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Nothing To Do With Fishing, Or Does It?
by Sam Owen

Jeff Beckwith-Proud walleye owner. Last weekend I went fishing by myself at Coon Lake, it was a beautiful Saturday morning around 7:00 AM.

I left the dock on my 16' fiberglass bass boat, armed and ready to catch a few or maybe more Bass. I headed to the shore, put down my trolling motor, and started fishing. I had a few strikes, but was unable to set the hook. I thought probably some small sunfish teasing me. I fished for about 45 minutes and then decided to pull up my trolling motor and find another spot.

This is when things got exciting, or should I say frightening for me. Upon pulling up my trolling motor, somehow, I still dont know how, my foot slipped from underneath me and I ended up in the water. Upon entering the water, without lifejacket, I surveyed what my options were.

I was probably in about 7 to 9 feet of water and about 50-75 yards away from shore. I tried to hoist myself up on my boat but was unable to get back on the boat.

At this time I noticed a pontoon about 100 yards away and started yelling to him that I was in the water and needed help. As I was trying to get his attention I thought of swimming to shore, but was unsure if I could make it or not. 50 Yards doesnt seem like much, but sometimes the amount of distance to shore can be deceiving.

I remembered when I was a kid how I would swim to a dock on a beach and it always was a lot farther then it seemed. I thought to myself do I leave the security of the boat and having something to hold onto to try to swim to shore, what if it is farther and I dont make it? I continued to try to get back on my boat but all attempts failed. I also continued to yell at the pontoon but the gentleman did not appear to hear me.

At this point a little panic set in and I thought to myself, please don't drown, and thought of my Wife and 2 daughters. I also thought of my brother who passed away a year and a half ago and said to myself that I didnt want to visit him yet.

About ten minutes had gone by, when a gentleman on a boat came up through the channel and onto the main lake, he was about 75 yards away from me. I screamed to get his attention and waved my arms. He spotted me and quickly headed my way. He approached me and asked if I was allright. I said yes, and he then proceeded to yell at the pontoon boat for some help.

The gentleman in the pontoon boat finally heard us and headed our way, I tried to climb onto the pontoon boat but was unable to...I was just to weak at that time. I told the gentleman in the fishing boat to just pull me to shore while I hung on to his boat. He proceeded and I finally made it to a depth where I could stand.

I took a deep breath and thought about my family and how lucky I was. This gentleman may have very well saved my life. If he would not have showed up I would of had to eventually try to swim to shore and who knows what would of happened.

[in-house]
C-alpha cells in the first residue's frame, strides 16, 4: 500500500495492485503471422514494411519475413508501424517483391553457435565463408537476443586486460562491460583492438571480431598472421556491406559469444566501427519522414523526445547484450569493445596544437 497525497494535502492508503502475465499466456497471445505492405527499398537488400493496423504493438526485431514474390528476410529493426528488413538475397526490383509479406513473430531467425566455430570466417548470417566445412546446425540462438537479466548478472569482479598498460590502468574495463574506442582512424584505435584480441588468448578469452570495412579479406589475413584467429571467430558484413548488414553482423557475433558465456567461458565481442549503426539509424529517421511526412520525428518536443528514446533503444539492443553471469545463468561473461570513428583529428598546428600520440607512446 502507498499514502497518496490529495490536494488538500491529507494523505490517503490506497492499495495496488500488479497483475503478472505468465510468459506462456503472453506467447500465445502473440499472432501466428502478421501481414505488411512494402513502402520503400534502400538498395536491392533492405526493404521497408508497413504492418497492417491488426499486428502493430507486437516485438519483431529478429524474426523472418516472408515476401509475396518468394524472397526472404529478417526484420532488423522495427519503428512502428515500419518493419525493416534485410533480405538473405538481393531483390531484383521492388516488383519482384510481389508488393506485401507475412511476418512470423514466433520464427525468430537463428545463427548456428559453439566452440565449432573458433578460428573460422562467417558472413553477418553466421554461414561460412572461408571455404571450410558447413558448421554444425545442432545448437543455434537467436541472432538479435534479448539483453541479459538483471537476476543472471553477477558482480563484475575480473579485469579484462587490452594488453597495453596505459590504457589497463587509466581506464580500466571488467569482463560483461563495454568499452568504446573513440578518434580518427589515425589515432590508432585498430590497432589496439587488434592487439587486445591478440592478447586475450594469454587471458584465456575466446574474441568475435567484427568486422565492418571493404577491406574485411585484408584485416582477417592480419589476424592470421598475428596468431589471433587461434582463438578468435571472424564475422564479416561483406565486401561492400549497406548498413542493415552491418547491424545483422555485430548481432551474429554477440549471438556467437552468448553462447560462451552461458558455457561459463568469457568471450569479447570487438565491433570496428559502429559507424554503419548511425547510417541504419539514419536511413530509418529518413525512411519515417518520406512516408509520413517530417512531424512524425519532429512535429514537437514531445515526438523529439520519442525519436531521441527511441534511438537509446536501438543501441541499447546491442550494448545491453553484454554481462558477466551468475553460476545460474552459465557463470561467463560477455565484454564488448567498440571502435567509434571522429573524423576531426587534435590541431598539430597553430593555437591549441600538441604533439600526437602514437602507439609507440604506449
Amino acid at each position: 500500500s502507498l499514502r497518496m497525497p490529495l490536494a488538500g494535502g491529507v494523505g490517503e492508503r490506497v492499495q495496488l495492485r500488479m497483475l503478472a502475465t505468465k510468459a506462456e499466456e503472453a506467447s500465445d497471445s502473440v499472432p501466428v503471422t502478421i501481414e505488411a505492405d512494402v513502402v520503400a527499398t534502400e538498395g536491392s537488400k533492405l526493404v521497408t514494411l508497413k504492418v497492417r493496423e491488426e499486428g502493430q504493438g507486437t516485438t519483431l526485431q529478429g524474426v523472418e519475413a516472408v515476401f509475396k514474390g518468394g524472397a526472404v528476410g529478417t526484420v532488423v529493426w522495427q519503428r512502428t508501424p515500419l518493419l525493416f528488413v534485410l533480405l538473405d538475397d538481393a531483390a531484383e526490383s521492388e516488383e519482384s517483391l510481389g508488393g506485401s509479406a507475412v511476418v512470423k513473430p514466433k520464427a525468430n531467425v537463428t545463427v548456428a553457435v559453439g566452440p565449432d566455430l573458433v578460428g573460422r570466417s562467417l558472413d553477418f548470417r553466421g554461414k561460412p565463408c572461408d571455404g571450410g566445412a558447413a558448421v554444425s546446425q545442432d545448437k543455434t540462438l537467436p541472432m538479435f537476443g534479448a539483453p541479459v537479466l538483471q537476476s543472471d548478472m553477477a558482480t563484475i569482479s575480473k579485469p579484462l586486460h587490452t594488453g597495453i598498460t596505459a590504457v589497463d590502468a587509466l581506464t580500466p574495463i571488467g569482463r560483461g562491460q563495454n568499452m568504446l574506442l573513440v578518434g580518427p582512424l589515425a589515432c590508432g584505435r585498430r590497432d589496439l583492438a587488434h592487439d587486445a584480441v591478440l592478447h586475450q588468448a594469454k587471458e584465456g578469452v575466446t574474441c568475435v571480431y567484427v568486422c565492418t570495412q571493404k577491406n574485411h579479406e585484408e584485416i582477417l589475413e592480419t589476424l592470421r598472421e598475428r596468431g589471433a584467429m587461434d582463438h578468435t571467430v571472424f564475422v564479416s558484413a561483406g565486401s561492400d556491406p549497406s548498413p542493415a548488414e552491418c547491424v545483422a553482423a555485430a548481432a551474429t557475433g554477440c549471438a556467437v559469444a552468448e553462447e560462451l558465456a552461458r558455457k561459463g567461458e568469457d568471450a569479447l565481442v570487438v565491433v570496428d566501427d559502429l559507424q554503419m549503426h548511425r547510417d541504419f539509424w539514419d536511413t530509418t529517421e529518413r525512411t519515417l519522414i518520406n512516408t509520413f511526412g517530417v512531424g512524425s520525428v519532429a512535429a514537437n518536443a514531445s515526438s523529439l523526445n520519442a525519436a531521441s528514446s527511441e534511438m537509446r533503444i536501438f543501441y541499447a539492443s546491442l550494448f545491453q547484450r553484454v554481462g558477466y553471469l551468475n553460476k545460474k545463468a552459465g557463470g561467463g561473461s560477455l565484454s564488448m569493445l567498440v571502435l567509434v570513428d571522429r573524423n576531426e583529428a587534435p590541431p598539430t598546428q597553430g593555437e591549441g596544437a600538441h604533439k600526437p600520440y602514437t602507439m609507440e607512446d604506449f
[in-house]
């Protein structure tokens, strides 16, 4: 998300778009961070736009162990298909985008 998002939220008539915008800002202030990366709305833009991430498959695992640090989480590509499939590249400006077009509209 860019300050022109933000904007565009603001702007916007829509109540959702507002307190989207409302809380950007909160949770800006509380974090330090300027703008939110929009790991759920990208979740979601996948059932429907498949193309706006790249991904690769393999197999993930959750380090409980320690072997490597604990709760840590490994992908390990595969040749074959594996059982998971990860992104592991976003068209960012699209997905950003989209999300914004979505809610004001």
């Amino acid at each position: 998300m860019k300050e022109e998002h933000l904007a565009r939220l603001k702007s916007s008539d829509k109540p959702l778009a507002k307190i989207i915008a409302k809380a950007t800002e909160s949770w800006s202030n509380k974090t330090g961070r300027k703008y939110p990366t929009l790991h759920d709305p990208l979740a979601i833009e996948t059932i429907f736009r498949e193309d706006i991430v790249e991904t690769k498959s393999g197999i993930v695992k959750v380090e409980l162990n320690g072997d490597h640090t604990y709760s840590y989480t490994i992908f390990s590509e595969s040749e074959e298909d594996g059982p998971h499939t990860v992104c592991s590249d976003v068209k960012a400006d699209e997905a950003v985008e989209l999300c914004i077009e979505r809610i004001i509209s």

I do wear a life jacket ocassionally, usually when I am driving the boat or in deep water, But never in shallow or near shallow water.

When I look back on the situation it is amazing how many choices I had to possibly get out of the situation. My life jacket was on the passengers seat, I could of easily swam around the boat and grabbed it. My foot control for my trolling motor was on the front of the boat, I possibly would have been able to reach it and steer the foot control with my hand. Or I could of just left the boat right away and swam to shore.

Its funny how swimming to shore was my immediate thought and all of a sudden I panicked and thought to myself what if it is farther then it looks, when in reality it probably would of been no problem to swim the distance.

The more time you are in the water the more you panic. After this situation I have learned how valuable it is to wear a life jacket and am also going to buy a step ladder for my boat. I am just lucky that someone else was around.

I just want everyone to know that you truly do not know how you are going to react to a situation unless you are in it. It is very easy to say I would do this or do that, but you really do not know what you would do unless that situation arises.

In closing I would like to say thanks to Sam Williams for helping me out in a tough situation and for possibly saving my life. Words cannot express my gratitude.
Thanks again Sam.

River Walleye Tackle

The Tackle Box

Nagels Live Bait
(507) 334-8341
2030 NW 7th St

Faribault Bait & Tackle
1935 NW 7th St

Shieldsville Bait & Tackle
(507) 334-2631
15090 Shieldsville
FARIBAULT MN 55021-7491

River Walleye Tackle

The Tackle Box

Nagels Live Bait

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